In that way, there are some lovely puzzles, which initially appear impossible, but reveal themselves after either rethinking, or just being even more bloody precise. In fact, it’s genuinely surprising just how precise you can become with repeated attempts.

774 Deaths - platforming!

That lasts for a while. I even chuckled once or twice when, in reach of the level exit, the game throws something unreasonably harsh at you. Dead. Do it again. Ho ho!

But I imagine most people will reach a point at which the part company with the game. The problem, to my mind, isn’t increasing difficulty – though it does get tougher, obviously – but that the levels get too long.

It never becomes less than satisfying to master yet another tricky section of a level, but when the game doesn’t even let you know how much more you’ve got to persevere to reach the exit, it’s hard to keep committing time to it. And coming back later isn’t an enticing prospect, since you’ll have to virtually relearn the timings and so on.

774 Deaths - running!

So about half way through the nine rooms and 33 doors, after more than 600 deaths, I’d had enough. Not angry, not frustrated, just a bit bored of it.

For 69p – the all too brief promotional launch price – it would be a recommendable little bugger. But now at full price – £2.49 – it’s a tougher sell.

Version: iPhone
iTunes App Store: £2.49

Mar 30
By Jake In Mobile Round Up No Comments

Interesting tales at both ends of the App Store this week. Angry Birds Space achieved 10 million downloads in three days, a story so important that literally every site on the internet reported it.

At the other extreme, one-man developer Mr Qwak had his well-received iOS game Retro Racing removed from the App Store for what amounted to a banking error, then thankfully reinstated, albeit a few days later. His account of the removal and subsequent reinstatement is admirably balanced, and offers a fascinating insight into indie development.

Anyway, onto a couple of games that don’t really need any more coverage, but I feel compelled to write about.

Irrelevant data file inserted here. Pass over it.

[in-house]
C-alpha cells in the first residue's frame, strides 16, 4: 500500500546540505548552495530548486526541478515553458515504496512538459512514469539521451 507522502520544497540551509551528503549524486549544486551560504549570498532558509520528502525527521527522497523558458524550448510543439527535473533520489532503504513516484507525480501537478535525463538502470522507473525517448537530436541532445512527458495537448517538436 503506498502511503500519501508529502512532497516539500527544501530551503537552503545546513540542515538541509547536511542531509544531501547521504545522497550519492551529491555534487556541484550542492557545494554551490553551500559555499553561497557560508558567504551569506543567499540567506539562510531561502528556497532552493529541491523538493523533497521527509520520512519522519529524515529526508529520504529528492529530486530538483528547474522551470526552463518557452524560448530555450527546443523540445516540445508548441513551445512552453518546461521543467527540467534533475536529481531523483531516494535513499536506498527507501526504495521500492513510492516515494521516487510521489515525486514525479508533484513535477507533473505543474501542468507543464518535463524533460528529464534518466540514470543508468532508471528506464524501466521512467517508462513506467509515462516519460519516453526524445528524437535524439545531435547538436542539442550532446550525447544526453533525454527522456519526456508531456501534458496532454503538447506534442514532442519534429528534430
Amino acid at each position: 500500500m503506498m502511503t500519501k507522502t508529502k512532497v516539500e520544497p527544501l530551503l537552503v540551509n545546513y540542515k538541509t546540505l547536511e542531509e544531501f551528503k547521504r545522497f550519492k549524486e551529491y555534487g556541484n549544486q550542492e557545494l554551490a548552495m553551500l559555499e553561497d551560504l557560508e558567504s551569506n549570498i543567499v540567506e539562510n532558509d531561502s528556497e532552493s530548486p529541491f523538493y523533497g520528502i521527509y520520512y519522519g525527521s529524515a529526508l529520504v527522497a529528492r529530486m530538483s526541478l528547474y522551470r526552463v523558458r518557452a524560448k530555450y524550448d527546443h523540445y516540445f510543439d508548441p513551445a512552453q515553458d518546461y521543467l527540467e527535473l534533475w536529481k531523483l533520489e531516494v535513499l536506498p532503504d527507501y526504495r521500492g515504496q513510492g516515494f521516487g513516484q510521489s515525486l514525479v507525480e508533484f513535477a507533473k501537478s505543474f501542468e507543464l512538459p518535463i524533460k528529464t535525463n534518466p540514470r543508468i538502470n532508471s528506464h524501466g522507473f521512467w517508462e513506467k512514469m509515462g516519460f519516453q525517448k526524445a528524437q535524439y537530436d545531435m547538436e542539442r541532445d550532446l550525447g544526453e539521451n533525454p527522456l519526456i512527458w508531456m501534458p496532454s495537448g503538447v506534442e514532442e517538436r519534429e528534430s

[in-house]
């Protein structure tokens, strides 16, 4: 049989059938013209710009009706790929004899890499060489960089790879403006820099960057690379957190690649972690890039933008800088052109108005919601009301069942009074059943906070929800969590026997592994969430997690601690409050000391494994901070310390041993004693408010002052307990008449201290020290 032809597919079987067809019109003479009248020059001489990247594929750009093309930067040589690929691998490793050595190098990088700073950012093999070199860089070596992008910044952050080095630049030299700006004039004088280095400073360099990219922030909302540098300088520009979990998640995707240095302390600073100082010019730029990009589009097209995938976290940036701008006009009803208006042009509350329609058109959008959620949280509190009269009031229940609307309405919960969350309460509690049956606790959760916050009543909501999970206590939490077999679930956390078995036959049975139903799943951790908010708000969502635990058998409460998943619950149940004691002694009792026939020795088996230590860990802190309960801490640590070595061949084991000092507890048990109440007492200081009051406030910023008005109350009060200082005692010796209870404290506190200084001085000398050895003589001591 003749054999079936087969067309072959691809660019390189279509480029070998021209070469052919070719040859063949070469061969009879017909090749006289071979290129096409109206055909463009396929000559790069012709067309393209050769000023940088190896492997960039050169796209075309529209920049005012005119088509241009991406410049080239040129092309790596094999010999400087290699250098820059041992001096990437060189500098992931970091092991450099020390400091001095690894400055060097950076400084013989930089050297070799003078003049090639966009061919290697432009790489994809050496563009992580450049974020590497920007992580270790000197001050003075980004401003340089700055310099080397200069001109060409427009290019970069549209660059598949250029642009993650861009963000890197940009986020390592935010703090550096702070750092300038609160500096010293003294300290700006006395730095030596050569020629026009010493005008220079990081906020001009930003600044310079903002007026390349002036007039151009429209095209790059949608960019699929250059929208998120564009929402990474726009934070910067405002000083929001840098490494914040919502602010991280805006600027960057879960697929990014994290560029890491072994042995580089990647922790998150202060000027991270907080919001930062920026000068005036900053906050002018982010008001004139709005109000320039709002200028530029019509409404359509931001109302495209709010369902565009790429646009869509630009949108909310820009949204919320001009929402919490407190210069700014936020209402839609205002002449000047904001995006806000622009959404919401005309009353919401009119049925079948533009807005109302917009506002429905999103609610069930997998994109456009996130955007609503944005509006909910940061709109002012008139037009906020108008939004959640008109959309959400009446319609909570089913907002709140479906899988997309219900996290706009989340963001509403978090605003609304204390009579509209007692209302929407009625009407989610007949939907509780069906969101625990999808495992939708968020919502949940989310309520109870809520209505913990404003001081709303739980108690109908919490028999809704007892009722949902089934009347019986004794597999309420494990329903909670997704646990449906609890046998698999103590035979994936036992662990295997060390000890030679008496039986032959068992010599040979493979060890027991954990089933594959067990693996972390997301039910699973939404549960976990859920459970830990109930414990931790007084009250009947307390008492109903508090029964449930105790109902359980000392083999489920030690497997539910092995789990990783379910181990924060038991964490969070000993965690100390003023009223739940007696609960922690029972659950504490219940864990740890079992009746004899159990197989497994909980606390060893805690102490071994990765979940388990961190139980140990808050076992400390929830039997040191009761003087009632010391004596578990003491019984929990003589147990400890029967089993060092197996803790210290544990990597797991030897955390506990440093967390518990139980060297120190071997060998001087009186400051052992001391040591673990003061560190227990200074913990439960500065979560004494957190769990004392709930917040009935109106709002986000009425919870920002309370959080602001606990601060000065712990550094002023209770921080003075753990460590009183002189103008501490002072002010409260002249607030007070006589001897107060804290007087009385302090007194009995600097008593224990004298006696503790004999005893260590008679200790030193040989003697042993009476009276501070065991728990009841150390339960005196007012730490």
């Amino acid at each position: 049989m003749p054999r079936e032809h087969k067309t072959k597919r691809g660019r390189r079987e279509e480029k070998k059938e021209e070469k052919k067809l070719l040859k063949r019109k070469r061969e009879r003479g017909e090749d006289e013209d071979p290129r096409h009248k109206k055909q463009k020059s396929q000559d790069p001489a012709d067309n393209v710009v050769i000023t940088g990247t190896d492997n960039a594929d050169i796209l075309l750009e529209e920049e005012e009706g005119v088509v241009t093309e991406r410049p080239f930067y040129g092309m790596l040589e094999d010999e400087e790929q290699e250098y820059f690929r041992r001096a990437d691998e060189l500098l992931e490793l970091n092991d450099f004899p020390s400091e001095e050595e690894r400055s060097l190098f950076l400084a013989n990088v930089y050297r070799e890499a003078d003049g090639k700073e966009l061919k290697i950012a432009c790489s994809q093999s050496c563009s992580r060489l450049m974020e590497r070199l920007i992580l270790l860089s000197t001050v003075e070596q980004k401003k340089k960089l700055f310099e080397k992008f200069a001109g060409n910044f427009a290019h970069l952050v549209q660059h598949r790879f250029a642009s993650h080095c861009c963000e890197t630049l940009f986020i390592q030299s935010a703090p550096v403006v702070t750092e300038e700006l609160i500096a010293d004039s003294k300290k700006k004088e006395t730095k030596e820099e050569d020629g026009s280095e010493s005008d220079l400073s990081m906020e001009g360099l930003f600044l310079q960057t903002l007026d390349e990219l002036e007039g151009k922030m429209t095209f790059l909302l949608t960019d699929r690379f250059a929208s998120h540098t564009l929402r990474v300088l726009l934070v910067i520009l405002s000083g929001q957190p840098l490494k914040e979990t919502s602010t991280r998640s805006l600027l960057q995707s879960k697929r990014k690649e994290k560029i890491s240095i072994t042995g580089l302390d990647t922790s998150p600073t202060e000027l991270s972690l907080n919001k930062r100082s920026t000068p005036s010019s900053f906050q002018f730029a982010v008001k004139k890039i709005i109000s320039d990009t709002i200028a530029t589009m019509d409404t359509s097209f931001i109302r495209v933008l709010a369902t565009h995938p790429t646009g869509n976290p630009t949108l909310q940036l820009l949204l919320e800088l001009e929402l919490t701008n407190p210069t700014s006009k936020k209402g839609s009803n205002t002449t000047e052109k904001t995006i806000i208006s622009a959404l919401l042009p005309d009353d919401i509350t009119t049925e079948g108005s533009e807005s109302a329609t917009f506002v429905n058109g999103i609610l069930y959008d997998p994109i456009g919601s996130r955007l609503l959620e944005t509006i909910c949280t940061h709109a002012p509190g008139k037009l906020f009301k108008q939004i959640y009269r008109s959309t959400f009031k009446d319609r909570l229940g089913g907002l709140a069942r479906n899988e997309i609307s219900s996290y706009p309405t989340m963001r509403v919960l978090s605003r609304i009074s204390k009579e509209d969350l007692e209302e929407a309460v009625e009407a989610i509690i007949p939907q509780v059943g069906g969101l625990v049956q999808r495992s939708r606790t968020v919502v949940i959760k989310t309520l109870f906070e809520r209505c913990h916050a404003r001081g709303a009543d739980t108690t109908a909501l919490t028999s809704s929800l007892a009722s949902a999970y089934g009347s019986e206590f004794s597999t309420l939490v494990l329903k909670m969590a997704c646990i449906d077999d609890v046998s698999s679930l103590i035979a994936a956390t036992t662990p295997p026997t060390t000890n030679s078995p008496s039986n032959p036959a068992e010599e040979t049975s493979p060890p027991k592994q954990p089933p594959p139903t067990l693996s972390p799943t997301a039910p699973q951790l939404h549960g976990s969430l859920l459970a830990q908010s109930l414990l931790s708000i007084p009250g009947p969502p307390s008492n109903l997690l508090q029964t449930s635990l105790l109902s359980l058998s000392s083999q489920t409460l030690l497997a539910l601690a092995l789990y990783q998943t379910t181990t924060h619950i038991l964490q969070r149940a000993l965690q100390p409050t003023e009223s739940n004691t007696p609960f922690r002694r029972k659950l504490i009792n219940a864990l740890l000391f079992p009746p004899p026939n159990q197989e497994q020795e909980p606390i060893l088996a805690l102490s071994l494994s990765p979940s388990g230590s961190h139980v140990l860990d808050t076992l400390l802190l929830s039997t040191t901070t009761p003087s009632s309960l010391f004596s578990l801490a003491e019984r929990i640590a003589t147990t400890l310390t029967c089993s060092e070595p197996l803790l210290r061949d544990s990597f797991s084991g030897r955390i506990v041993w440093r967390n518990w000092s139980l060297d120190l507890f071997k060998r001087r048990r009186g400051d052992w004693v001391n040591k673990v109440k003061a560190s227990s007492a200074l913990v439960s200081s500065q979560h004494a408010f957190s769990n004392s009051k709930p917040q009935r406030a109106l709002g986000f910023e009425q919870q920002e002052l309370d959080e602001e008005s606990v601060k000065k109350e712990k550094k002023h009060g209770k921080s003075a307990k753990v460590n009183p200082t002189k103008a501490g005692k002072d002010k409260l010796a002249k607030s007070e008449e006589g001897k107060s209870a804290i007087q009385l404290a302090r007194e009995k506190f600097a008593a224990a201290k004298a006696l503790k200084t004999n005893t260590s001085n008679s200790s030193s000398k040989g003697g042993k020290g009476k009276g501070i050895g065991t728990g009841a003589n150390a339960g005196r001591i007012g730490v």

Beat Sneak Bandit
version: iPhone

Beat Sneak Bandit

I’m awful at rhythm-action games, and I know it. But every few years, a game too interesting to ignore comes along, convincing me to give the genre another try. Space Channel 5 was one. Loved the look and sound of the game; bloody awful at it. Hence misery.

Beat Sneak Bandit is the latest: it’s achingly stylish, and the sneak-to-the-beat premise is inspired. It’s funny, and the levels are exquisitely designed.

Yet I just can’t deal with it. It’s hard work for me: I can manage a couple of levels before my concentration falls, and I begin to fall out of time with the beat – through a combination of ineptitude and impatience – and get stuck there.

It’s completely my fault. The game is outstanding, but I just can’t enjoy it like I want to. Highly frustrating.

iOS (£1.99)

ZiGGURAT
version: iPhone

ZiGGURAT

ZiGGURAT, on the other hand, has turned out to be something of a slow burner. It’s incredibly simple: you’re the last human alive, standing atop a ziggurat (look it up), armed with a laser rifle, fending off the advancing aliens for as long as possible.

A couple of goes, and you’ll have the measure of it. Next. But there’s a strange appeal. Back I went. A few more goes. And actually, the aiming system – sliding your finger along the bottom of the screen to aim, holding it down longer to charge the shot to a maximum which is maintained just for a moment – is more precise than it perhaps first felt. Failure is my fault.

Not wishing to invoke the name lightly, it’s starting to earn a long term place on my iPhone similar to Canabalt. It may not lend itself to prolonged play, but the simple mechanic, together with distinctive looks and sound, mean it’s always tempting when I’ve got a few minutes to fill.

iOS (£0.69)

Mar 23
By Jake In Mobile Games No Comments

Angry Birds Space

They say that there are five stages of grief. Well, in my experience, there are three stages of Angry Birds Space.

1. Anticipation